One of the best things about starting this blog a little over a year ago is when people make the effort to get in touch and ask a question. Either through the comments or via my email, it’s always fascinating to see what people have made of my scribbles and what they’d like to know more about.
A popular topic is around the money side of early retirement. How did I know what to do? How did I learn about money and investing?
After all, it’s not something we’re often taught at school. Despite how much more useful it would have been than most of the stuff on the ‘must learn, repeat and promptly forget’ cycle I went through…
And whilst some people are born into families with strong investment and money knowledge, most are more like mine I suspect. Good at budgeting and spending. Not so much on investing. Sharing knowledge through example rather than discussion and learning.
So where exactly did I learn about money? Especially given it wasn’t until I was in my early twenties that the internet became the vast but varied sea of knowledge it now is?
Well, if I think about it – a large part came from the variety of jobs I held. Earning and learning, for better or worse.
So let’s get out the fabled time machine and take a look back shall we…
Earning And Learning - A Risky Business
Often we don’t really understand what we learned from something until much later on. The Steve Job’s theory of life and dots joining up.
It’s a theory I’m fond of as there is much of my life that fits this pattern. I was never one of those people who knew exactly what they wanted, where they were going.
Instead, a series of opportunities presented themselves and the only overwhelming theme among them is I have a habit of saying ‘yes’ and giving it a go.
Which is all a long-winded way of explaining why this upcoming series of jobs looks like a bit of a car-crash of a career path. But each one of these random ‘fill the time and pay the bills’ type jobs taught me something about money I didn’t know before.
Hence the title – earning and learning. But what exactly did I learn??
When The Fun Stops...
I’m going to bypass my very first job working at the local garage forecourt. That one was very definitely all about earning money for beer and meeting boys with cars. Fun, but perhaps not so useful…
Instead, it was one of my first summer jobs whilst home from Uni that first opened my eyes to how differently people saw money. My young fresh-faced self was pretty amazed to land the job in the local betting shop given the lack of effort I’d put into applying.
In hindsight perhaps I should have been less surprised at the lack of competition… Nevertheless, I duly turned up bright-eyed and bushy tailed and entered the murky world behind those smoky windows..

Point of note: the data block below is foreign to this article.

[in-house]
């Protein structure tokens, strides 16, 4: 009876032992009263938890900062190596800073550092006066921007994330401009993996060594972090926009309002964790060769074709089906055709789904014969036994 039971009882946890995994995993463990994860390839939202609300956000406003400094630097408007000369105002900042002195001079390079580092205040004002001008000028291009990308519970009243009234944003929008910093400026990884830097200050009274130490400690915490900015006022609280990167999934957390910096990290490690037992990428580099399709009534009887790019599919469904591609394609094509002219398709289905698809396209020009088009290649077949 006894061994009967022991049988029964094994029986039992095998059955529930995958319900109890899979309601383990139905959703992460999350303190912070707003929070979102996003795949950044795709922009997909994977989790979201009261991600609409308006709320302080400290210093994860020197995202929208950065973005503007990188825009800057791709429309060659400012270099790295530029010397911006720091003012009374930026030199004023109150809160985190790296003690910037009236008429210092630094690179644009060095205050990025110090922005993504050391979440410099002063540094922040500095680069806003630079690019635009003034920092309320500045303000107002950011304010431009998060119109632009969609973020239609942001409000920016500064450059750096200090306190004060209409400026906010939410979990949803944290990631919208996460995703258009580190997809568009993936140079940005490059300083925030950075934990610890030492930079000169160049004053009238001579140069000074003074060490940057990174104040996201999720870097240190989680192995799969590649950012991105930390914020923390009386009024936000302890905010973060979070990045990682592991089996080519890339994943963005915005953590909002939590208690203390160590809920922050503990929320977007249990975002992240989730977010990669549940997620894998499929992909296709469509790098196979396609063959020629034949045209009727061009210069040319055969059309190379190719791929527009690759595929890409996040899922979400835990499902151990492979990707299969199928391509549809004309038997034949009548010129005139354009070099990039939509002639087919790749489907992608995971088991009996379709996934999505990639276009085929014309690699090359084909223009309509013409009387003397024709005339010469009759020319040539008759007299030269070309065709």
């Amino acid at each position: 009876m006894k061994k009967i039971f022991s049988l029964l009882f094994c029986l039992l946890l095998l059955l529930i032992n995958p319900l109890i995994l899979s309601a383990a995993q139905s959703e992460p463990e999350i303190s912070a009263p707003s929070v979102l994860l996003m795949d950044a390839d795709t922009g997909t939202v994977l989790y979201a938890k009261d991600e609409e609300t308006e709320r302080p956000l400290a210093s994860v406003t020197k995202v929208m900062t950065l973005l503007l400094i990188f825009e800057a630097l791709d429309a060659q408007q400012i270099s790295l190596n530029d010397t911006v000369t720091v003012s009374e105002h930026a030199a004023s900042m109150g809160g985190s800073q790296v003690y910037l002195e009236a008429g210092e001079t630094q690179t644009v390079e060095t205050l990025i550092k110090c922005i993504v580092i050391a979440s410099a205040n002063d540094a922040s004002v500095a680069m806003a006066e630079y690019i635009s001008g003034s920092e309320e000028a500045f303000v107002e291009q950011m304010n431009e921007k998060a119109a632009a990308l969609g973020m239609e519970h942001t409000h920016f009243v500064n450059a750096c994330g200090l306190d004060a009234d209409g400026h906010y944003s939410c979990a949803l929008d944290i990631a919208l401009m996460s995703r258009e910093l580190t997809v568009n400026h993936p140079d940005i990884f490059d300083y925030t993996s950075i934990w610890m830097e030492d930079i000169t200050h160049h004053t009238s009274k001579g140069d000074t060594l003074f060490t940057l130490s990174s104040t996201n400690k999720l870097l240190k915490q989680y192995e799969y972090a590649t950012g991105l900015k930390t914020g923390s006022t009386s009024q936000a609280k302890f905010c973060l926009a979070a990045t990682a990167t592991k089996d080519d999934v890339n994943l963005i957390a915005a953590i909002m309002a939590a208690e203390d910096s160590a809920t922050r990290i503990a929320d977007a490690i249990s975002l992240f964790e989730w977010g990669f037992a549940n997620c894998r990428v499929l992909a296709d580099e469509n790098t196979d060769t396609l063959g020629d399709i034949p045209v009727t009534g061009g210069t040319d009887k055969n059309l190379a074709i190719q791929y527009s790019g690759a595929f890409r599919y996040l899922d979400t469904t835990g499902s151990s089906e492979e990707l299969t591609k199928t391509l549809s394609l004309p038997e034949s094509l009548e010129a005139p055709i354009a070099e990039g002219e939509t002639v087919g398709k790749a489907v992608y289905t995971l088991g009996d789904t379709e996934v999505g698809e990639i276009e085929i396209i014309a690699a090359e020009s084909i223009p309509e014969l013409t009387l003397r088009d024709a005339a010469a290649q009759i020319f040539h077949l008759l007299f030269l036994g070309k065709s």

It was an eye-opening experience straight away. A very different sort of world, one where the thrill of excitement lurked with an edge of desperation.
I soon got to know the regular faces. Every single one of them had their own special, secret ‘system’. A sure-fire method for placing their well-thought through bets.
All I learnt was that these systems must involve wanting to lose an awful lot of money. Again and again.
It was often heart-breaking stuff. I’d have to watch the same young lads wander in, brown envelope in hand with their hard-earned wages for the week. Only to leave with a slightly dazed look in their eyes a couple of hours later. That same brown envelope crumpled and empty on the floor.
Despite this, I don’t actually have a problem with people enjoying gambling at all. But it really did teach me about ‘play money’.
Lesson Learnt; Only gamble with what you can afford to lose. Today’s equivalent of having a small crypto stake in your otherwise well-balanced portfolio?!?
Playing The Odds
It often fascinates me how different people learn. For me, it tends to stick much better if I experience or do it versus read about it.
So although part of my journey to early retirement involved a maths degree, the equations et al I learned there didn’t teach me much about how probability feels.
Whereas spending five days a week in a bookmakers will quickly bring home the reality.
Backing a 100-1 winner is sexy stuff, alluring and tempting. Putting together a whole string of them can change your night entirely.
But – unsurprisingly – it rarely pays out. It may sound exciting but after the first few races of watching your horse trundle in last again, it gets old.
Favourites are just that for a reason – they’re far more likely to win. Or at least make it vaguely interesting. But, as ever there’s a but. They don’t pay out much. Sometimes hardly anything.
Money’s the same way. You want a sure thing? Go with that FSC protected cash savings account and collect your pennies. Try and ignore the fact you’ve actually locked in a loss in the real world after inflation takes its bite out of your hard-earned cash.
Go for something a bit riskier and you have to accept that probability of it not playing out as you’d like. Instead of spending those pennies you mocked earlier you’re now looking at a glowing red portfolio worth number.